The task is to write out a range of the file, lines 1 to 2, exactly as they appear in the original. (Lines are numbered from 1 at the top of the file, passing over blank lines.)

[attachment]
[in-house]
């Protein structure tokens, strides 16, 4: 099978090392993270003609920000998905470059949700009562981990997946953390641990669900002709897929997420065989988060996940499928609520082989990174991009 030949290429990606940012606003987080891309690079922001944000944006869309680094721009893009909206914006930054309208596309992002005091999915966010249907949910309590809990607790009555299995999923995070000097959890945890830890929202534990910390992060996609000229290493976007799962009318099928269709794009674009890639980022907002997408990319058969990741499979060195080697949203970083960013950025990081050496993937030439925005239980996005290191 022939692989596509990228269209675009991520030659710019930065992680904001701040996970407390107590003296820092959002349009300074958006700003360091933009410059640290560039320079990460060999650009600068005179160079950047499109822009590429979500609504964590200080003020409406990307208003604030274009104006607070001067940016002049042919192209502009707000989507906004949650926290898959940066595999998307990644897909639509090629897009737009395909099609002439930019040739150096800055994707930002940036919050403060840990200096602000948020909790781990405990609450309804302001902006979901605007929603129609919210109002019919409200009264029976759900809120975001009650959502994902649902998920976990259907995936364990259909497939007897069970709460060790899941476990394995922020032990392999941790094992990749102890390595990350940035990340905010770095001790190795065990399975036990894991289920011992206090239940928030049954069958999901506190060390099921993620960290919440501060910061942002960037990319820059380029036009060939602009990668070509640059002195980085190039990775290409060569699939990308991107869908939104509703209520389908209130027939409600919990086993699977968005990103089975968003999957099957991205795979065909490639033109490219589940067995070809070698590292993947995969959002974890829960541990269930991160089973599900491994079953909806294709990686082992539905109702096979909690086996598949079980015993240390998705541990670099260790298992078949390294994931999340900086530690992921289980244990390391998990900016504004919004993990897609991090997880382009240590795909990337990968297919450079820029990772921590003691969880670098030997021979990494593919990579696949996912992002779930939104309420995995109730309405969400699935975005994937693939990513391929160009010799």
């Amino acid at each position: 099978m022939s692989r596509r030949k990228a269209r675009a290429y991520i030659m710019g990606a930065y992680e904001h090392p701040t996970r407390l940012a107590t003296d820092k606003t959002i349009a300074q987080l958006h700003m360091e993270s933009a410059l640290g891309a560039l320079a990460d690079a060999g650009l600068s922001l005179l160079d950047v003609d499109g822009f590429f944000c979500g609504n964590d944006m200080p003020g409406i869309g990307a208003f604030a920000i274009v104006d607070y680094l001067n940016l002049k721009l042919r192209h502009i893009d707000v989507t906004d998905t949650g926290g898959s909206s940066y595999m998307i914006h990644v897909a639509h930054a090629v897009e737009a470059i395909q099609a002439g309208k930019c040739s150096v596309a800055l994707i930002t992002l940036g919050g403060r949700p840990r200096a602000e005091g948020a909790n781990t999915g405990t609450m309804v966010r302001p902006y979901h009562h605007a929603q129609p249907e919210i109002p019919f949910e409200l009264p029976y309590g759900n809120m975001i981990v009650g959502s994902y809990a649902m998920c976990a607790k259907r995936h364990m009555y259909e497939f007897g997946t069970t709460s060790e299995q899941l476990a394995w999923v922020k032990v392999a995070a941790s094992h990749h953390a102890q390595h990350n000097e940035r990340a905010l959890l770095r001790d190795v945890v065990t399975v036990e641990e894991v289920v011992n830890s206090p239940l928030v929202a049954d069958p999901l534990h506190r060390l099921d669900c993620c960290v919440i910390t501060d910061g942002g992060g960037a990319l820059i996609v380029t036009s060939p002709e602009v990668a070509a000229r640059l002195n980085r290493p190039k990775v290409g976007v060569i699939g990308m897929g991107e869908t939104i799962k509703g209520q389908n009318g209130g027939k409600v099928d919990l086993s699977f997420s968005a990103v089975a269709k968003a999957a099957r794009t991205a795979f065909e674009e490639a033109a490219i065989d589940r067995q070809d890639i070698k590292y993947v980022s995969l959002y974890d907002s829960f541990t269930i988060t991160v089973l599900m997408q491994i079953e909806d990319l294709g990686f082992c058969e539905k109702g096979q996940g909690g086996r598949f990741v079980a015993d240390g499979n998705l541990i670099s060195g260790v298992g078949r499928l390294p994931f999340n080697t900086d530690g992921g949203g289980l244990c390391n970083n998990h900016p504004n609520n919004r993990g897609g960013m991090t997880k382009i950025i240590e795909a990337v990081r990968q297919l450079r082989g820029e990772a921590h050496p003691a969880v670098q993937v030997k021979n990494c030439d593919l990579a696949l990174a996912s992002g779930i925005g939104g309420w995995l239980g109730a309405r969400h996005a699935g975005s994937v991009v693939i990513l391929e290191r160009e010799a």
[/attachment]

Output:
[in-house]
């Protein structure tokens, strides 16, 4: 099978090392993270003609920000998905470059949700009562981990997946953390641990669900002709897929997420065989988060996940499928609520082989990174991009 030949290429990606940012606003987080891309690079922001944000944006869309680094721009893009909206914006930054309208596309992002005091999915966010249907949910309590809990607790009555299995999923995070000097959890945890830890929202534990910390992060996609000229290493976007799962009318099928269709794009674009890639980022907002997408990319058969990741499979060195080697949203970083960013950025990081050496993937030439925005239980996005290191 022939692989596509990228269209675009991520030659710019930065992680904001701040996970407390107590003296820092959002349009300074958006700003360091933009410059640290560039320079990460060999650009600068005179160079950047499109822009590429979500609504964590200080003020409406990307208003604030274009104006607070001067940016002049042919192209502009707000989507906004949650926290898959940066595999998307990644897909639509090629897009737009395909099609002439930019040739150096800055994707930002940036919050403060840990200096602000948020909790781990405990609450309804302001902006979901605007929603129609919210109002019919409200009264029976759900809120975001009650959502994902649902998920976990259907995936364990259909497939007897069970709460060790899941476990394995922020032990392999941790094992990749102890390595990350940035990340905010770095001790190795065990399975036990894991289920011992206090239940928030049954069958999901506190060390099921993620960290919440501060910061942002960037990319820059380029036009060939602009990668070509640059002195980085190039990775290409060569699939990308991107869908939104509703209520389908209130027939409600919990086993699977968005990103089975968003999957099957991205795979065909490639033109490219589940067995070809070698590292993947995969959002974890829960541990269930991160089973599900491994079953909806294709990686082992539905109702096979909690086996598949079980015993240390998705541990670099260790298992078949390294994931999340900086530690992921289980244990390391998990900016504004919004993990897609991090997880382009240590795909990337990968297919450079820029990772921590003691969880670098030997021979990494593919990579696949996912992002779930939104309420995995109730309405969400699935975005994937693939990513391929160009010799």